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Publications (5)2.06 Total impact

  • Sharma R, Singla LD, Singh BB
    01/2014: pages 86-94; , ISBN: 9789351242710 (Hardbound), 9789351301622 (International Edition), 9789351242734 (Series)
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    ABSTRACT: Economic trends have shaped our growth and the growth of the livestock sector, but atthe expense of altering natural resources and systems in ways that are not always obvious. Now, however, the reverse is beginning to happen, i.e. environmental trends are beginning to shape our economy and health status. In addition to water, air and food, animals and birds play a pivotal role in the maintenance and transmission of important zoonotic diseases in nature. It is generally considered that the prevalence of vector-borne and waterborne zoonoses is likely to increase in the coming years due to the effects of global warming in India. In recent years, vector-borne diseases have emerged as a serious public health problem in countries of the South-East Asia region, including India. Vector-borne zoonoses now occur in epidemic form almost on an annual basis, causing considerable morbidity and mortality. New reservoir areas of cutaneous leishmaniosis in South India have been recognised, and the role of climate change in its re-emergence warrants further research, as does the role of climate change in the ascendancy of waterborne and foodborne illness. Similarly, climate change that leads to warmer and more humid conditions may increase the risk of transmission of airborne zoonoses, and hot and drier conditions may lead to a decline in the incidence of disease(s). The prevalence of these zoonotic diseases and their vectors and the effect of climate change on important zoonoses in India are discussed in this review.
    Revue scientifique et technique (International Office of Epizootics) 12/2011; 30(3):779-88. · 0.69 Impact Factor
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    ABSTRACT: Parasitic zoonotic diseases are prevalent throughout India at varying rates. First reports of zoonotic parasites and new emerging diseases have been recorded in both the human and animal populations in recent decades. The prevalence of zoonotic parasites is likely to be an underestimate, owing to the lack of proper surveillance and the shortage of information about the existence of asymptomatic animal carriers. Emergence of diseases such as human echinococcosis/hydatidosis, neurocysticercosis, cryptosporidiosis and toxoplasmosis in those with acquired immune deficiency syndrome, together with the re-emergence of cutaneous leishmaniosis, poses a serious threat in India and the prevention and control of these parasitic zoonoses, and others, is a great challenge.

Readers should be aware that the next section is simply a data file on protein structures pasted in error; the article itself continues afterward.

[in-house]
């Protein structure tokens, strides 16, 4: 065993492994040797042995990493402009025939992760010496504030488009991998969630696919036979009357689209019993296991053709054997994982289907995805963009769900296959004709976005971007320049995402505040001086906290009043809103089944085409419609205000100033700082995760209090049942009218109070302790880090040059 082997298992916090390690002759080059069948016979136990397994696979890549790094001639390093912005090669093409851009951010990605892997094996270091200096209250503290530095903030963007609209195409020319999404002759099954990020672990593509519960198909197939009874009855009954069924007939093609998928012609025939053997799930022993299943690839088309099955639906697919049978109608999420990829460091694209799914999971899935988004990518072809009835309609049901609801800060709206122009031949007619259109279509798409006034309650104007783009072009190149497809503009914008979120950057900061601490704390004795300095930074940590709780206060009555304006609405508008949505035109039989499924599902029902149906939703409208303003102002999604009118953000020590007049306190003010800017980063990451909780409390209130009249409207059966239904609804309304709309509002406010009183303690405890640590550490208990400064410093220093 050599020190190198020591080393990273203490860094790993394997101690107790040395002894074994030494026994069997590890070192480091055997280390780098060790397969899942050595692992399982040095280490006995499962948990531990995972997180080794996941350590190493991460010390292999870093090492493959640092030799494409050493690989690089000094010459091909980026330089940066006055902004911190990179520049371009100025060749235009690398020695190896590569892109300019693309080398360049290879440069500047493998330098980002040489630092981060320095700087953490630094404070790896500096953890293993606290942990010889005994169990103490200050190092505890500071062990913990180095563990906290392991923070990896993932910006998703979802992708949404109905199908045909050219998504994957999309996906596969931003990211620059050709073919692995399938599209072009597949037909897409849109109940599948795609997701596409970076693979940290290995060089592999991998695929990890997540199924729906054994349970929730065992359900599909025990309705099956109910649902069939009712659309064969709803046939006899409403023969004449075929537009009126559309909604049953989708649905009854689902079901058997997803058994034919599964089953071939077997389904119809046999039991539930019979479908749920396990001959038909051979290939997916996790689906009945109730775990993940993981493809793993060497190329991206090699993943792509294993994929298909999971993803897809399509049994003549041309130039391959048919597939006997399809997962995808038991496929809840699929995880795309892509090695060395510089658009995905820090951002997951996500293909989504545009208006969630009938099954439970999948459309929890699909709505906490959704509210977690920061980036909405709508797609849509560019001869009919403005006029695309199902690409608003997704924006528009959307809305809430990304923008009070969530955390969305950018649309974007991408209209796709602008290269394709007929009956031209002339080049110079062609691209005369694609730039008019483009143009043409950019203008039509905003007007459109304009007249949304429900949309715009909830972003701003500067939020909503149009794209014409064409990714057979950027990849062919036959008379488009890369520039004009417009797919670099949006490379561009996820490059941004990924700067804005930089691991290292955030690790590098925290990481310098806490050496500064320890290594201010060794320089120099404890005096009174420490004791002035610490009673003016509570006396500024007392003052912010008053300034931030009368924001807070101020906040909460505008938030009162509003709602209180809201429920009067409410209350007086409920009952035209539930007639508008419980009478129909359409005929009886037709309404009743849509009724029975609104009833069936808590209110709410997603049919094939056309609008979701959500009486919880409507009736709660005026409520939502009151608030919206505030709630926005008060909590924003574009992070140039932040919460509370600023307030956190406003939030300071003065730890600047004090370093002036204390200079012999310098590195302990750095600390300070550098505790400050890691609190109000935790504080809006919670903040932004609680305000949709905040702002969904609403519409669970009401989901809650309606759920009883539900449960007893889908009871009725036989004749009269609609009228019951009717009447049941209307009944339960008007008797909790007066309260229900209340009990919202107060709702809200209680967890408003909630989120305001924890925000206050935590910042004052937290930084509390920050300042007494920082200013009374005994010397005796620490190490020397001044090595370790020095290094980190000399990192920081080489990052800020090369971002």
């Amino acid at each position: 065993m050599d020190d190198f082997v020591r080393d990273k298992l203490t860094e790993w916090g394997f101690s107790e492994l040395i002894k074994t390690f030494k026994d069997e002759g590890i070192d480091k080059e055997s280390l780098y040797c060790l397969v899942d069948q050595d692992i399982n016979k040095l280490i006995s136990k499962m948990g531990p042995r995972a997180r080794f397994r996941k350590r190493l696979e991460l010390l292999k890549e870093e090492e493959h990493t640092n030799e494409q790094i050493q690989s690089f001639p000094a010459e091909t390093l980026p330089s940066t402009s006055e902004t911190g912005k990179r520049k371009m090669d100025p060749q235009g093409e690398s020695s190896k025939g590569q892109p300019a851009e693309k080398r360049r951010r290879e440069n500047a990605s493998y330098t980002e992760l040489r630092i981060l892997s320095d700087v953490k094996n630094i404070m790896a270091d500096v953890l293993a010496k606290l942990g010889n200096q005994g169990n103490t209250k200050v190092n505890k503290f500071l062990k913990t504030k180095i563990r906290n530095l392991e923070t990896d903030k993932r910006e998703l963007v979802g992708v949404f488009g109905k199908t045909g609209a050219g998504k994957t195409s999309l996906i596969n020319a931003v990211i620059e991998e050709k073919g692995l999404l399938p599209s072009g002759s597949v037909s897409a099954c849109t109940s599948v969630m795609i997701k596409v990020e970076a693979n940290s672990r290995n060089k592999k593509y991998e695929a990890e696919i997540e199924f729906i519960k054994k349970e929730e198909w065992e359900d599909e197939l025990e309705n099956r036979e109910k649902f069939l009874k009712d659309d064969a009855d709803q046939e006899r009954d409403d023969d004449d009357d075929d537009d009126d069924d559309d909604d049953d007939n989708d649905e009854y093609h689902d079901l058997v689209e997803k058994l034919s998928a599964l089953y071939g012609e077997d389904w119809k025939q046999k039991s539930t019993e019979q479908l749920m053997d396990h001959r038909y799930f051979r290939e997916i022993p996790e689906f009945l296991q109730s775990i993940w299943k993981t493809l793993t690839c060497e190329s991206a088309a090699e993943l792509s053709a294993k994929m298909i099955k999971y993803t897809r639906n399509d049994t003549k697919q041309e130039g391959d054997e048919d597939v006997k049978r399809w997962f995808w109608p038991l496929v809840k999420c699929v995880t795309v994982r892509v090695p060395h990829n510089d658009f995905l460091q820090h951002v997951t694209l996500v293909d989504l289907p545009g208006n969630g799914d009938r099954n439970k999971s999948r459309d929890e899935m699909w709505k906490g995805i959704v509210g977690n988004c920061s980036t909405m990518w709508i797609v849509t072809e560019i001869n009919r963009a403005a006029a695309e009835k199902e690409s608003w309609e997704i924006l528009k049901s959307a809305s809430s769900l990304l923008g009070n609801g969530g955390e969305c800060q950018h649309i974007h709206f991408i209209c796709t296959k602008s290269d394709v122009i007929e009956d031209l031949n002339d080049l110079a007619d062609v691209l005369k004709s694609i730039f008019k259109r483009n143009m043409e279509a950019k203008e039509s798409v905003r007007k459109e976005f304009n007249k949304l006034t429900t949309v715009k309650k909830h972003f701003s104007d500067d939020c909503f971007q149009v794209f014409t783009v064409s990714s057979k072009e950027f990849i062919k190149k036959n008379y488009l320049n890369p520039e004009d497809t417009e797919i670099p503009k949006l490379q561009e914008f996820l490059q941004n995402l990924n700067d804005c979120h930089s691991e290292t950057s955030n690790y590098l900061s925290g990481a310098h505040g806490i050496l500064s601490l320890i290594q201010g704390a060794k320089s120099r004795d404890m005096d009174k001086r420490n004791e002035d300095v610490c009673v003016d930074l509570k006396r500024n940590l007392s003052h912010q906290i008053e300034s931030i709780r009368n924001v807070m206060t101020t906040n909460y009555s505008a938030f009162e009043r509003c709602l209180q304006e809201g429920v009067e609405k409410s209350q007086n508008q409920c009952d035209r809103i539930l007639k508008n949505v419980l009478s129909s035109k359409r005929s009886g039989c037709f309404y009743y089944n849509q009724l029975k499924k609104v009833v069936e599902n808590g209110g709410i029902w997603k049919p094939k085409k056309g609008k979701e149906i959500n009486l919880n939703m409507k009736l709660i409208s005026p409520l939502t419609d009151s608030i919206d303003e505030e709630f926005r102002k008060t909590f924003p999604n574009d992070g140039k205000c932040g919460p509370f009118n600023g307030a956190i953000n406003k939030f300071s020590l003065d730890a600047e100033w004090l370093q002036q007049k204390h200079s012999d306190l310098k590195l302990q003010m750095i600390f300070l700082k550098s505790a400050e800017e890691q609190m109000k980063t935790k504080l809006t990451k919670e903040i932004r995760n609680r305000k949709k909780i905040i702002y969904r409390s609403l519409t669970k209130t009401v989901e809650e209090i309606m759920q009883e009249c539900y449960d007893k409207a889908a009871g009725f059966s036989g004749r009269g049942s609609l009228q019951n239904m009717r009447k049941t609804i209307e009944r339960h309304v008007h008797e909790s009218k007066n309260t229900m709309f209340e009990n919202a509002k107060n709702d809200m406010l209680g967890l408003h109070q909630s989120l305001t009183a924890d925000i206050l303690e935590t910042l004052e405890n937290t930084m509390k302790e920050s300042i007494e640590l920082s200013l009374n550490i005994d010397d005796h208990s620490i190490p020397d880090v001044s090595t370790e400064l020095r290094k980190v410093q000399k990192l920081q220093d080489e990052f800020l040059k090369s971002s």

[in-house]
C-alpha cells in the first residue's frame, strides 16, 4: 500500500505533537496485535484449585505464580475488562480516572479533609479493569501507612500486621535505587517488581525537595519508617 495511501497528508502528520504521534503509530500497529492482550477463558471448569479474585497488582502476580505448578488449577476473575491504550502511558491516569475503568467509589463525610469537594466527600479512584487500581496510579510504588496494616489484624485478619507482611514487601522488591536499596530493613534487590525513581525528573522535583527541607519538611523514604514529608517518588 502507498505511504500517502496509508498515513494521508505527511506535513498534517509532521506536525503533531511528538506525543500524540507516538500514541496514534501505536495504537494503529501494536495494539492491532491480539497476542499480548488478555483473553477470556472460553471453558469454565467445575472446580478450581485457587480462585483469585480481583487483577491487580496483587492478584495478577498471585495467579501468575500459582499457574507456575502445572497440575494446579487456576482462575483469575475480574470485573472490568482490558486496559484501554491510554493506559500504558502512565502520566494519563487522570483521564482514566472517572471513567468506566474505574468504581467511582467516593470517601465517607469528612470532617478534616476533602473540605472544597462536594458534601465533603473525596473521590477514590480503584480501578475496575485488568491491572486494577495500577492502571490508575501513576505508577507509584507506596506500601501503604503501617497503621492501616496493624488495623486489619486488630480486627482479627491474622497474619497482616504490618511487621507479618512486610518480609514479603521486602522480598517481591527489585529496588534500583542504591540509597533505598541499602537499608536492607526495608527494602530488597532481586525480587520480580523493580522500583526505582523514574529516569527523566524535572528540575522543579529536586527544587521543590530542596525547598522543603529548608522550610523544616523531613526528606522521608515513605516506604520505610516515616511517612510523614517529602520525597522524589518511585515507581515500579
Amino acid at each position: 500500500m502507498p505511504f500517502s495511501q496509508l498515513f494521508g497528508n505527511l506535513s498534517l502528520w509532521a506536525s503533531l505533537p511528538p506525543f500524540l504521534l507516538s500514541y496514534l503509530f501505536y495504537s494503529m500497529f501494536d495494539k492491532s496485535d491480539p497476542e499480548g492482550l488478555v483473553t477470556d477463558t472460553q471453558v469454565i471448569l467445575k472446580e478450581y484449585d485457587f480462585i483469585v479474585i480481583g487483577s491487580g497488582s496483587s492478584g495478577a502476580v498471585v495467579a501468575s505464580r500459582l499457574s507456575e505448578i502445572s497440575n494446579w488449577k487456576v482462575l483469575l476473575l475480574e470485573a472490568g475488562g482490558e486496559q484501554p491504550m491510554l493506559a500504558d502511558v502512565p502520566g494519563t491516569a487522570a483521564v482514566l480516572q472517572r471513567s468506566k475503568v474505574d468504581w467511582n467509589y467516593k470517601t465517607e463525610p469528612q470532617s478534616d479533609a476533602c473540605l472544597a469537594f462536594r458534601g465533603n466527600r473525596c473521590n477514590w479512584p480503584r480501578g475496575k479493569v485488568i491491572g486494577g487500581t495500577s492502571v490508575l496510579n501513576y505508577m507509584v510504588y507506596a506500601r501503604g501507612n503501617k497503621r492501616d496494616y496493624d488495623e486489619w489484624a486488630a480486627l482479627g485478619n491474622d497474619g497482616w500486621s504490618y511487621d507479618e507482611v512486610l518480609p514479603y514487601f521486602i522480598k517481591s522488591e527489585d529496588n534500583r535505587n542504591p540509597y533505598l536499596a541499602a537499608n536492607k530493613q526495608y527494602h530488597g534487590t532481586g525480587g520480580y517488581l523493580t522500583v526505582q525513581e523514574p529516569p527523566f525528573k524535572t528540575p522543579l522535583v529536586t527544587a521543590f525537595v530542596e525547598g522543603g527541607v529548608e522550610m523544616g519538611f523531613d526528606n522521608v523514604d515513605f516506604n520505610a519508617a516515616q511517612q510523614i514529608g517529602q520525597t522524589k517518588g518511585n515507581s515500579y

Revue scientifique et technique (International Office of Epizootics) 12/2010; 29(3):629-37. · 0.69 Impact Factor
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    ABSTRACT: The present report describes a unique case of acute diarrhoea, dehydration and weakness in a stray female kitten due to concurrent infection of Taenia taeniaeformis and Isospora felis. Death occured before any treatment could be attempted and postmortem examination revealed the presence of live tapeworms embedded in the mucosa of the small intestine. The tapeworms were identified as Taenia taeniaeformis by Scanning Electron and Light microscopy. The uterus of the tapeworms was filled with eggs. The intestinal contents were yellow in colour and upon their examination by faecal floatation the presence of Isospora oocysts was revealed. On histopathological examination, necrotic enteritis along with endogenous tissue stages of Isospora spp. were observed in the intestine. The other cats in the area were found to pass eggs and/or gravid segments of T. taeniaeformis in their faeces. Infection with the metacestodes (Cysticercus fasciolaris) of this indirectly transmitted parasite was found in the liver of the intermediate hosts, i.e., the wild rats Bandicota bengalensis.
    Veterinární medicína 01/2009; 54(02):81-83. · 0.68 Impact Factor
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    ABSTRACT: Taenia hydatigena is an adult parasite of dogs with the metacestode (Cysticercus tenuicollis) stage residing in ruminants and pigs. Documentation and surveillance data concerning to the prevalence and risk factors associated with the disease in India is largely lacking. In this experiment, 3,199 carcasses, including 760 sheep and 2,439 goat were examined for the presence of C. tenuicollis (T. hydatigena cysts) on post-mortem inspection at different slaughter houses/shops in northern India. Morphological analysis was also conducted on five samples from each species. Out of 3199 carcasses examined, 135 were found containing cysts of T. hydatigena indicating a prevalence of 4.22 %. Most of the cysts were present in abdominal cavity, except few which were embedded in the liver. The high prevalence of 4.83 was recorded in goats as compared to 2.23 % in sheep. Principal component analysis was applied for statistical analysis. The results of morphological analysis indicated its usefulness as a valid criterion for differentiation of T. hydatigena cysts and that there might be possibility of two different strains infecting sheep and goat.
    Journal of parasitic diseases